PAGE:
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RSS FeedsIJERPH, Vol. 19, Pages 6245: Determinants of Differences in Health Service Utilization between Older Rural-to-Urban Migrant Workers and Older Rural Residents: Evidence from a Decomposition Approach (International Journal of Environmental Research and Public Health)

 
 

20 may 2022 14:47:56

 
IJERPH, Vol. 19, Pages 6245: Determinants of Differences in Health Service Utilization between Older Rural-to-Urban Migrant Workers and Older Rural Residents: Evidence from a Decomposition Approach (International Journal of Environmental Research and Public Health)
 


Background: The widening gap in health service utilization between different groups in mainland China has become an important issue that cannot be avoided. Our study explored the existence of differences and the causes of the differences in the health service utilization of older rural-to-urban migrant workers in comparison to older rural dwellers. Further, our study explored socioeconomic differences in health service utilization. Methods: The data from the China Labor-Force Dynamic Survey in 2016, the data from the Urban Statistical Yearbook in 2016, and the Statistical Bulletin were used. Our study applied the latest Andersen Model according to China’s current situation. Before we studied health service utilization, we used Coarsened Exact Matching to control the confounding factors. After matching, 2314 respondents were successfully matched (859 older rural-to-urban migrant workers and 1455 older rural dwellers). The Fairlie decomposition method was used to analyze the differences and the sources of health service utilization between older rural-to-urban migrant workers and their rural counterparts. Results: After matching, the probability two-weeks outpatient for older rural-to-urban migrant workers (5.59%) was significantly lower than older rural dwellers (7.57%). The probability of inpatient for older rural-to-urban migrant workers (5.59%) was significantly lower than older rural dwellers (9.07%). Overall, 17.98% of the total difference for two-week outpatient utilization was due to the observed influence factors. Moreover, 71.88% of total difference in inpatient utilization was due to the observed influence factors. Income quantiles (49.57%), health self-assessments (80.91%), and the sex ratio in the community (−102.29%) were significant in the differences in inpatient utilization. Conclusions: The findings provide important insights into the socioeconomic differences in health service utilization among older rural-to-urban migrant workers and older rural residents in China. These insights urge the government to take full account of the heterogeneity in designing health security system reform and public health interventions targeting vulnerable groups.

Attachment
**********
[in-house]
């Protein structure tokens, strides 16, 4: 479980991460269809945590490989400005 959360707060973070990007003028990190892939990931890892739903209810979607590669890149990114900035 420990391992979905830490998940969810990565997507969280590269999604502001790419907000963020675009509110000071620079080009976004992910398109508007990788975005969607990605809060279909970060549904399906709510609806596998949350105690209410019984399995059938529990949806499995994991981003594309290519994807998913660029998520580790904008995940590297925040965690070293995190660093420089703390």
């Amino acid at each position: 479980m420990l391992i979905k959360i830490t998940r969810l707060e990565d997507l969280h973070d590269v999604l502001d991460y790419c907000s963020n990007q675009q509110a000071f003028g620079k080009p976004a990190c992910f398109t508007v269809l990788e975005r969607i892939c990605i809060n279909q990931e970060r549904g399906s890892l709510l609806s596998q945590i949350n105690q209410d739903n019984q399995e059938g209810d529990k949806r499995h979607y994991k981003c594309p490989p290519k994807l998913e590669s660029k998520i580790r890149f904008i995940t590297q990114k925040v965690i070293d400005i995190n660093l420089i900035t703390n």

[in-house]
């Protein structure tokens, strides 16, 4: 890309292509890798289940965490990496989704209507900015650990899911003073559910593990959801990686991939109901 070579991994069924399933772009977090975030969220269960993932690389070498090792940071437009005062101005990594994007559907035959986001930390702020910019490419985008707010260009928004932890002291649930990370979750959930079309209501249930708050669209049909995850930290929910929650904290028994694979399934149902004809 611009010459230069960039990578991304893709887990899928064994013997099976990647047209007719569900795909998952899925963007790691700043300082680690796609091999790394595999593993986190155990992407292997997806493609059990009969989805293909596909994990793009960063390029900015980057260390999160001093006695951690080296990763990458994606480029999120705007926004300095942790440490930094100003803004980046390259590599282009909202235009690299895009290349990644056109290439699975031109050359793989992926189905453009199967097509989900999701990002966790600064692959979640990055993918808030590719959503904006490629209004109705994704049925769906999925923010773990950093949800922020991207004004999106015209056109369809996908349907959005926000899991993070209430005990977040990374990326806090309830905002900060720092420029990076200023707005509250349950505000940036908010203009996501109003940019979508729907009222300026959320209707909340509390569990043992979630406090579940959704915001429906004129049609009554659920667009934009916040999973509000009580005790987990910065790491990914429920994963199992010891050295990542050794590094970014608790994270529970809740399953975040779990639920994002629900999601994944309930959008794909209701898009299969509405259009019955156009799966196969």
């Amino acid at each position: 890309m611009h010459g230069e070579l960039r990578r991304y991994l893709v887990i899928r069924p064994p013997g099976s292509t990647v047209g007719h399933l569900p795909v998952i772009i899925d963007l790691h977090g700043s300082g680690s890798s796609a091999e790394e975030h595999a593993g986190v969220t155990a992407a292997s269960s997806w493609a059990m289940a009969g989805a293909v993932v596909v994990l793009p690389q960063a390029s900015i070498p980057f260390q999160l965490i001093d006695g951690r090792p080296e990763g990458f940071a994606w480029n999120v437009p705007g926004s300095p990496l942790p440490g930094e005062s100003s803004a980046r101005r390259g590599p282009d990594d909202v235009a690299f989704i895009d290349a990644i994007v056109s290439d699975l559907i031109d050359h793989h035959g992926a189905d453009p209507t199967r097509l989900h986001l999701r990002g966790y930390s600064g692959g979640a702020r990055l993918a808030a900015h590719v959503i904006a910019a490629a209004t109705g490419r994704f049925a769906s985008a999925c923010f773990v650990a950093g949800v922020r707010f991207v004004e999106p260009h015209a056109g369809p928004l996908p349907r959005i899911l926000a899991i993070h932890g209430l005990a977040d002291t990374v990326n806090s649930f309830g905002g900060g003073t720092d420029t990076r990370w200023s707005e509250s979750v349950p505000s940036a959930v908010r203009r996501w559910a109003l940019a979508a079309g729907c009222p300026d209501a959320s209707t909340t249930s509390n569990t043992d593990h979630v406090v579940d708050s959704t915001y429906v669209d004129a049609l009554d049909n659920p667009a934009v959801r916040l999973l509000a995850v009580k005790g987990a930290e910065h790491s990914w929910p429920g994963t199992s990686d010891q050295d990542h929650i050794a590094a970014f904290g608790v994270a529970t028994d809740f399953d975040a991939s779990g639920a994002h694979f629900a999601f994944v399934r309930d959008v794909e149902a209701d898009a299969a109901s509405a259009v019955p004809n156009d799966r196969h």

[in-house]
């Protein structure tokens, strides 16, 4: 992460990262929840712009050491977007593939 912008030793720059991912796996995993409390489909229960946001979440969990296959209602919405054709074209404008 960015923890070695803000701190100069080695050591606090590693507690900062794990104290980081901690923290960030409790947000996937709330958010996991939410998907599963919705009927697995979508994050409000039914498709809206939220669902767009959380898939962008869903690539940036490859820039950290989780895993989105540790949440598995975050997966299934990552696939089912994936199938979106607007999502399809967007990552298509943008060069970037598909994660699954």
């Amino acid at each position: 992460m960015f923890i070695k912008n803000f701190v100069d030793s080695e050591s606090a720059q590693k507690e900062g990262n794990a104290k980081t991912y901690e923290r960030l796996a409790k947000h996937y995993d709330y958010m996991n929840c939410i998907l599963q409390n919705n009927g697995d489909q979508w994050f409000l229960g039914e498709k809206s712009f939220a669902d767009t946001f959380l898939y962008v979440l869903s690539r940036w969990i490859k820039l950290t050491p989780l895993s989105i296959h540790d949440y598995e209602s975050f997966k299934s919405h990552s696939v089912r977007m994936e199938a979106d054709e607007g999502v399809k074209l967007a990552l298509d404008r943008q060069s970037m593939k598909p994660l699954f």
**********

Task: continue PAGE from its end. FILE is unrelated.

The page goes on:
64 viewsCategory: Medicine, Pathology, Toxicology
 
IJERPH, Vol. 19, Pages 6242: Who Became Lonely during the COVID-19 Pandemic? An Investigation of the Socioeconomic Aspects of Loneliness in Japan (International Journal of Environmental Research and Public Health)
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